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Timothy B.

Grande Absente Absinthe Originale

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:thumbdown: Mugwort a traditional absinthe ingredient?

The recipe itself may be old and traditional, but nowhere in those statements does it say that this product is made per that recipe.

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I find the second sentence in the paragraph that clearly claims natural coloration to be false and misleading. The proof to the contrary is on the bottle label itself.

 

The production method described on the distillery's website (http://www.distilleries-provence.com/liqueurs.php) illustrates a maceration of herbs, followed by a distillation of the spent herbs, most likely to recover alcohol that would otherwise be lost but subject to taxation. And of course, the dose of sugar is plainly denoted. All the old treatise authors must have forgotten about this method, because it does not appear anywhere (for reasons which should be obvious).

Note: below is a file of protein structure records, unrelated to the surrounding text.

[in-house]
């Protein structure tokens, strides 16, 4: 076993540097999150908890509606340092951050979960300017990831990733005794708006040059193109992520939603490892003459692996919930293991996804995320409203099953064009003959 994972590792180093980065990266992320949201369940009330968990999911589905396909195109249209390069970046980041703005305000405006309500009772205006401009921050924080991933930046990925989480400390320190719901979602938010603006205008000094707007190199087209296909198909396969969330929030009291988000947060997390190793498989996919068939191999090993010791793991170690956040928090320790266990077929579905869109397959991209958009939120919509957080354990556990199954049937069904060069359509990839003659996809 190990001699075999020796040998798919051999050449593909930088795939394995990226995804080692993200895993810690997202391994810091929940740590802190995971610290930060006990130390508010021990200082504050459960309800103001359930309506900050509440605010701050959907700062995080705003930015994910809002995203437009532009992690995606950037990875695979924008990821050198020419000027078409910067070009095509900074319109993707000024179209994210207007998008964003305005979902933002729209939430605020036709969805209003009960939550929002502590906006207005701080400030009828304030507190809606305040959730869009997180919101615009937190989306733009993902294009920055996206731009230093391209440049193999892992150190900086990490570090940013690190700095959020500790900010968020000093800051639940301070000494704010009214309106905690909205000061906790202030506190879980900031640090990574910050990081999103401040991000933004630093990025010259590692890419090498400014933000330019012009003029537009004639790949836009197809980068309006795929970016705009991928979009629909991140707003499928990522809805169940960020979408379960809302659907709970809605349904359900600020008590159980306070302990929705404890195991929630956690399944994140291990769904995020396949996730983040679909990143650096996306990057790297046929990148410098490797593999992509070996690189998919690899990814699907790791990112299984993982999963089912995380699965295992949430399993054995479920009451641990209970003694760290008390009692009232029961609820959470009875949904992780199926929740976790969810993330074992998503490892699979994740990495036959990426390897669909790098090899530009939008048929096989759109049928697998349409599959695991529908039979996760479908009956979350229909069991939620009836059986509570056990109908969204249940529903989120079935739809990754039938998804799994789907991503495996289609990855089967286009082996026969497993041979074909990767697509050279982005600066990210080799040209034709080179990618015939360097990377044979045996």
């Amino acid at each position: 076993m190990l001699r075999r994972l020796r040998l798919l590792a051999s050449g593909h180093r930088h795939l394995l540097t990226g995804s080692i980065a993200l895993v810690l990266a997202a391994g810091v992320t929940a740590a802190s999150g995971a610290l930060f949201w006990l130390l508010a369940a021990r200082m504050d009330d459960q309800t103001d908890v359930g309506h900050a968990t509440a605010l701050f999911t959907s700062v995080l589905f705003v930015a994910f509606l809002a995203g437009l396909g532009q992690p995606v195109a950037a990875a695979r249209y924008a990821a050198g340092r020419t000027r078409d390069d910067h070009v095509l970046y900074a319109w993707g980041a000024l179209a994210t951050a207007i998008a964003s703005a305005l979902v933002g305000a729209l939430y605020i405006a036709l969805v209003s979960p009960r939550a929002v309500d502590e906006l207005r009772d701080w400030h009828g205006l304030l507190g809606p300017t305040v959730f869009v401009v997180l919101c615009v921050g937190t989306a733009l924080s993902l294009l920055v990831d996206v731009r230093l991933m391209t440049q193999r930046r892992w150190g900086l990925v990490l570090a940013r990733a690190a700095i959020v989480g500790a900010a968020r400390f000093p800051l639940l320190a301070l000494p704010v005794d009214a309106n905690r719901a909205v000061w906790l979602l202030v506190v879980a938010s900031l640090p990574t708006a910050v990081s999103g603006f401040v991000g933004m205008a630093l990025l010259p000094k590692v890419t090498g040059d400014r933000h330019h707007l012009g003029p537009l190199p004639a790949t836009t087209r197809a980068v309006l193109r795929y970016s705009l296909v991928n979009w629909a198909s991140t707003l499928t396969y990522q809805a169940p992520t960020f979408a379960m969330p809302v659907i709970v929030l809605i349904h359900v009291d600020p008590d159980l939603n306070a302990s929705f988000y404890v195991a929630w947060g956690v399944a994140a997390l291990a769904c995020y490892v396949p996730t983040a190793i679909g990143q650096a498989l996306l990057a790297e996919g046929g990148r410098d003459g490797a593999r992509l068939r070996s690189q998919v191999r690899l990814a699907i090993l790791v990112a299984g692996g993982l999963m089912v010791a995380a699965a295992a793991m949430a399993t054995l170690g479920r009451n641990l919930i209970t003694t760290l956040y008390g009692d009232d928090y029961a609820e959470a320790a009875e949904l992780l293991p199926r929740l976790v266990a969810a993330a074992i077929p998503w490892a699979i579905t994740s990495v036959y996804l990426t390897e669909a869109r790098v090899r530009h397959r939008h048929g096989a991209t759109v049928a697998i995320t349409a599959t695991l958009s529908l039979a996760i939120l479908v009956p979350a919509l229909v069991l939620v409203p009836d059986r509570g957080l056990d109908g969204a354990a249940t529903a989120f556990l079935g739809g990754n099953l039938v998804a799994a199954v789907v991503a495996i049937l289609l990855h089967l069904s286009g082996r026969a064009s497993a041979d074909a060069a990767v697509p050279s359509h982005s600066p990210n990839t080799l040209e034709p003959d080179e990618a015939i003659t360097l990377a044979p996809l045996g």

Only a relatively small amount of macerated A.a. is required to sour the final product, so that casts serious doubt of the 'full measure of A.a.' claim, which they've obviously borrowed (putting it politely) from another product. Given such contradictions as these, I can accept nothing in their literature at face value. And of course, we'll overlook the typos.

 

Actually, there is one thing I would accept from them at face value. Read the first 10 words of the response in their FAQ, taken directly from the Absente website (see attached file). I feel this places everything into a proper perspective.

 

Enjoy.

post-108-1213652941_thumb.jpg

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I think we can all agree that this product aint gonna be the bees knees, and that there's some obvious diversionary marketing. I've just been inferring it, as opposed to coming out and just saying it.

 

I'm trying to be as unbiased as possible until I taste and review it.

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Well, I suppose I am as well, although I've had a fair bit of experience with the "standard" Absente.